Developed By: Adam Robinson-Yu
Published By: Undefined
Category: Adventure, Platformer
Release Date: 18.08.2020
Now more than ever we witness the power video games have to shape how we interact with the world. Committed to lockdowns and isolations, we’ve come face to face with the grim reality of how we spend time, and how our media consumption alters our perception of it. In times of decreased productivity, along comes a game like A Short Hike, which in its own charming way, forces you to slow down and observe how things could be different.
Originally released last year for PC, A Short Hike has finally made its way to Nintendo Switch. It’s a natural fit for the portable indie console, and undoubtedly, comparisons to the Animal Crossing franchise have already been made. Both are games that encourage taking your time with relaxing activities, socializing with quirky animal folk, and enjoying the serene passing time. They are different games, though, and it’s to the credit of Adam Robinson-Yu’s delightful work here that they are mentioned in the same conversation.
Not unlike many of us, A Short Hike begins with its protagonist Claire waking up and reaching for her phone. Upon exiting her cabin she speaks to Ranger May, and in her search for cell service, is directed toward the wistful summit of Hawk Peak Provincial Park. From here you can lead her however you like to higher grounds. Paths diverge in a variety of directions and it’s up to you to explore or head straight to the top.
Setting off with no more than a meager set of instructions, you’ll encounter a cast of characters of every stripe taking advantage of Hawk Peak’s natural beauty. Whether it’s runners bustling through the Blackwood forest or fishers relaxing on the peer, everyone you meet is a microcosm of life in Hawk Peak. And while there’s plenty to see and do, it’s those moments of stillness where the ambient sounds of the wilderness fill the air that are some of the most beautiful.
The absence of music in some parts not only sets the tone, but it amplifies certain characteristics and idiosyncrasies of the game. The silence makes room so these elements of the game – the autumnal colors, fuzzy presentation, and soft crackle of the fire – have room to breathe. Even the dialogue in your quick chats is interspaced with frequent breaks, allowing for awkward – and often funny – pauses.
Because we’re never given an explicit timetable for our ascent, there’s no reason to hurry. This lack of immediacy simplifies the experience, which gives you time to observe. Above you are streaks of wind, suggesting possible flight. The trails and cliffs of the world you encircle reveal alternate routes. Which way is right? They all are, and eventually, you’ll discover any mode of travel – climbing, or swimming, or flight – can lead you to your goal of reconnecting.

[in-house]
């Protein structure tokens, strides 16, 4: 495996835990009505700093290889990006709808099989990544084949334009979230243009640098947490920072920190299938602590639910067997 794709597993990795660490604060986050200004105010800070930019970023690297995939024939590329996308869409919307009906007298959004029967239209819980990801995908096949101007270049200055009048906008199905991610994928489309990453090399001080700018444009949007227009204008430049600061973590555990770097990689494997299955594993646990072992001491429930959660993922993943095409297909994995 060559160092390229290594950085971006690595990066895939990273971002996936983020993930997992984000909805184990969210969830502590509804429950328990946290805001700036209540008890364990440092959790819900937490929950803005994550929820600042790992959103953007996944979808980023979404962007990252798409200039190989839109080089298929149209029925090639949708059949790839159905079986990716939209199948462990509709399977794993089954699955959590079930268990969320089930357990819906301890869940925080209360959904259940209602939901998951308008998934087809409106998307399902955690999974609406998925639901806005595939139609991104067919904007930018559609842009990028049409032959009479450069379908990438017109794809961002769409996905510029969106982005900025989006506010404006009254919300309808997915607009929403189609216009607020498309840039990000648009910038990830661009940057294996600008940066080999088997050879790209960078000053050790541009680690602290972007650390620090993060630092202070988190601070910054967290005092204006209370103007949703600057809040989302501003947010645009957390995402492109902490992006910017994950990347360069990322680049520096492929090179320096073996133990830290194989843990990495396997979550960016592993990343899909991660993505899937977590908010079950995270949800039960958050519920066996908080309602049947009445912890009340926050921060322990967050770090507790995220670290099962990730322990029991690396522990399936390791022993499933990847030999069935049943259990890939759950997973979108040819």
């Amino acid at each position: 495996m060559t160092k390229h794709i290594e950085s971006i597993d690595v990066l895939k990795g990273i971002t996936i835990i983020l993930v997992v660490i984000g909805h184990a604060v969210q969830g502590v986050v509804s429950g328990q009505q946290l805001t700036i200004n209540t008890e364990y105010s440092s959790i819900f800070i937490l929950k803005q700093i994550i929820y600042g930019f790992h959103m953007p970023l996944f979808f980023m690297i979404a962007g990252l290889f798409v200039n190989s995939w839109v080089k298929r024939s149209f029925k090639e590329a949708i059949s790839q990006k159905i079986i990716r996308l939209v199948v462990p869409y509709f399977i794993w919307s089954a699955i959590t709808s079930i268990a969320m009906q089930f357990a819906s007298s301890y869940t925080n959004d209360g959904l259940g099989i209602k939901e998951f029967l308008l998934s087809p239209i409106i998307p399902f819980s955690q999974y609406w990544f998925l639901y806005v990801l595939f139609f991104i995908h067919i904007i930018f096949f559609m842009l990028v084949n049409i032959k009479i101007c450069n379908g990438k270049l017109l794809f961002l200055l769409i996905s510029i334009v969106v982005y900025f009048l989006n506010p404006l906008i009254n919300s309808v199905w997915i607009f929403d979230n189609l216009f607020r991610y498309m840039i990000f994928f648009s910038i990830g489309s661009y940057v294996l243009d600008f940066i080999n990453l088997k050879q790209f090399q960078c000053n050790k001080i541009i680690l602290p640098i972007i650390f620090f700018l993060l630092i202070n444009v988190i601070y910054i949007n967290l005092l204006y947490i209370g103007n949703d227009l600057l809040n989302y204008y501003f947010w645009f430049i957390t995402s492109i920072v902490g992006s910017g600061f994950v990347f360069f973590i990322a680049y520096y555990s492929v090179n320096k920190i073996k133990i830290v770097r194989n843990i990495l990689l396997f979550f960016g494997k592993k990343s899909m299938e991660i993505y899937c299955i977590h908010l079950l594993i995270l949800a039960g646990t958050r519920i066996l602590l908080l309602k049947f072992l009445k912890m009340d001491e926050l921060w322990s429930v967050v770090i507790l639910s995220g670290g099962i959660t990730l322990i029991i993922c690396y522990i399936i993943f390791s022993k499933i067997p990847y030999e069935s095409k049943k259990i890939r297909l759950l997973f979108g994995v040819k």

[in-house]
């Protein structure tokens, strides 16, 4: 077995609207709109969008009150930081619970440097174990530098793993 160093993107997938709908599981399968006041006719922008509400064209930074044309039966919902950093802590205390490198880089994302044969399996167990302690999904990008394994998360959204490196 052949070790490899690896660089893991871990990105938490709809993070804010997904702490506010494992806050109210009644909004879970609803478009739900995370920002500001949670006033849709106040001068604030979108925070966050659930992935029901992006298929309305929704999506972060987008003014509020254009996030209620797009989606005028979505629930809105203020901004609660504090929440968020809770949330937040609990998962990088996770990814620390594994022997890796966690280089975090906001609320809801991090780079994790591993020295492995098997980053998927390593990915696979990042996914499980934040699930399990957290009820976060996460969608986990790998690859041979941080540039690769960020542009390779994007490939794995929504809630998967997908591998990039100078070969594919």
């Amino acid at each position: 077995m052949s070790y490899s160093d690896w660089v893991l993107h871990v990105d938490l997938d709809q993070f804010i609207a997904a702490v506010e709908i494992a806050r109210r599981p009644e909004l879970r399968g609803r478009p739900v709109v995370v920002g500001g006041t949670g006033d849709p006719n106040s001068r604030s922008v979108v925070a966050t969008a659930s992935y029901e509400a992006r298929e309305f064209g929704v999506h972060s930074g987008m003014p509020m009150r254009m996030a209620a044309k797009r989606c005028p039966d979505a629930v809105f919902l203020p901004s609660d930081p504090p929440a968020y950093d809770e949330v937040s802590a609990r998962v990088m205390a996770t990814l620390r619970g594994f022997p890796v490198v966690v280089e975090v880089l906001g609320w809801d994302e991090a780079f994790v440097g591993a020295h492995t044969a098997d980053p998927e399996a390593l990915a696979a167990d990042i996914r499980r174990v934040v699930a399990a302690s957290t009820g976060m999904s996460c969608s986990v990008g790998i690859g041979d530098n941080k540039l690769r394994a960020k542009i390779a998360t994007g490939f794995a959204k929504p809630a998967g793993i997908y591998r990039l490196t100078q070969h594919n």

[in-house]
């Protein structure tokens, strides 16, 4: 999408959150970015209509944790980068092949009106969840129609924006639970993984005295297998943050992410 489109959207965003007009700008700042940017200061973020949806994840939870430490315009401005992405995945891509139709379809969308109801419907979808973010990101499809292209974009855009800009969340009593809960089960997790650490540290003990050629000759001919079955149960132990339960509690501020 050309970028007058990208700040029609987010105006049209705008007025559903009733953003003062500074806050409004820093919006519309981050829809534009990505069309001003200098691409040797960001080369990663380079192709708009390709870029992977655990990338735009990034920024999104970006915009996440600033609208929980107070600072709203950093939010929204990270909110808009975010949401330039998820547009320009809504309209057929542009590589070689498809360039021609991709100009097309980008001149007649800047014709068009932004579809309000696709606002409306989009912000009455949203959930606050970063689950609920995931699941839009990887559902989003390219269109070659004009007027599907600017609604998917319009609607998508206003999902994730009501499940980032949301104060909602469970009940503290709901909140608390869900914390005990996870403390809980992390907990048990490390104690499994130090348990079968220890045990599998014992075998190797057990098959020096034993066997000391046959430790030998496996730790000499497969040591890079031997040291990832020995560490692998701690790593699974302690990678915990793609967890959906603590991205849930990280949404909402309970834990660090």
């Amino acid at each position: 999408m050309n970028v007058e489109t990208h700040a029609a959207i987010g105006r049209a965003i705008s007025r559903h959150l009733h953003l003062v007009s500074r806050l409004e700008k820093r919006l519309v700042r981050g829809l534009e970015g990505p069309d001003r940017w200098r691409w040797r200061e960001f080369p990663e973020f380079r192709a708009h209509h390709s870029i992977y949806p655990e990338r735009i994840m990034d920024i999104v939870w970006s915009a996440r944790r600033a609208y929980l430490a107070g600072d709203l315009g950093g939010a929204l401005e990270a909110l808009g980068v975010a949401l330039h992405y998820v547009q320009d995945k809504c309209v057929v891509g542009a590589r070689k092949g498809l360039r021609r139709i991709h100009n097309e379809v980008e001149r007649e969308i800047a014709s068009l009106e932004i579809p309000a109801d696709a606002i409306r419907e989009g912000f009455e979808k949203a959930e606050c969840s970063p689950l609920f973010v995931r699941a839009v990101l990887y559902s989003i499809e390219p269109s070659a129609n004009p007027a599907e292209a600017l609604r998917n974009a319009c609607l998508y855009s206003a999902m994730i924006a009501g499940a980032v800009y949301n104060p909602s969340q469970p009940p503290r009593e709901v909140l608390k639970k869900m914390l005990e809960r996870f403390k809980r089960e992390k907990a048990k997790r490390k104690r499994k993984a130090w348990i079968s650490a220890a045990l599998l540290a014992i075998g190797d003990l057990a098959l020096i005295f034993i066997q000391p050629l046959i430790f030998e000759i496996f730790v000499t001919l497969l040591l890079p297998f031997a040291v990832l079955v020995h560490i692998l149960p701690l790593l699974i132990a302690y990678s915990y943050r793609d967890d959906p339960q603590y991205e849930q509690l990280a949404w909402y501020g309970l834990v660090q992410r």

As you move through this handcrafted world, the music does too. Mark Sparling’s dynamic soundtrack takes the edge off, moving to the rhythm of how you play and where you go. Turning a corner begins the lush strumming of a guitar; taking flight awakens a chorus of strings. Hawk Peak isn’t big (and by extension, neither is A Short Hike long) but it’s tightly woven and strikes a nice a balance between silence and music that adapts itself to the surroundings and mood.
That mood is at the heart of where A Short Hike takes you. It’s the feeling of leisurely freedom. Some basic gameplay elements and goodies to collect aside, the game is at its core about a hike. That kind of commitment to a vision in game design is hard to come by, even more so when it’s delivered in so tightly woven a package.
The gentle sights and sounds of A Short Hike are a balm to the current state of our world. It’s a getaway in the purest sense, born from Robinson-Yu’s summer trips and memories. It’s a game for everyone. Whether you’re an explorer, treasure hunter, or competitor, there’s no time wasted at Hawk Peak Provincial Park. There’s no need to fret or hurry.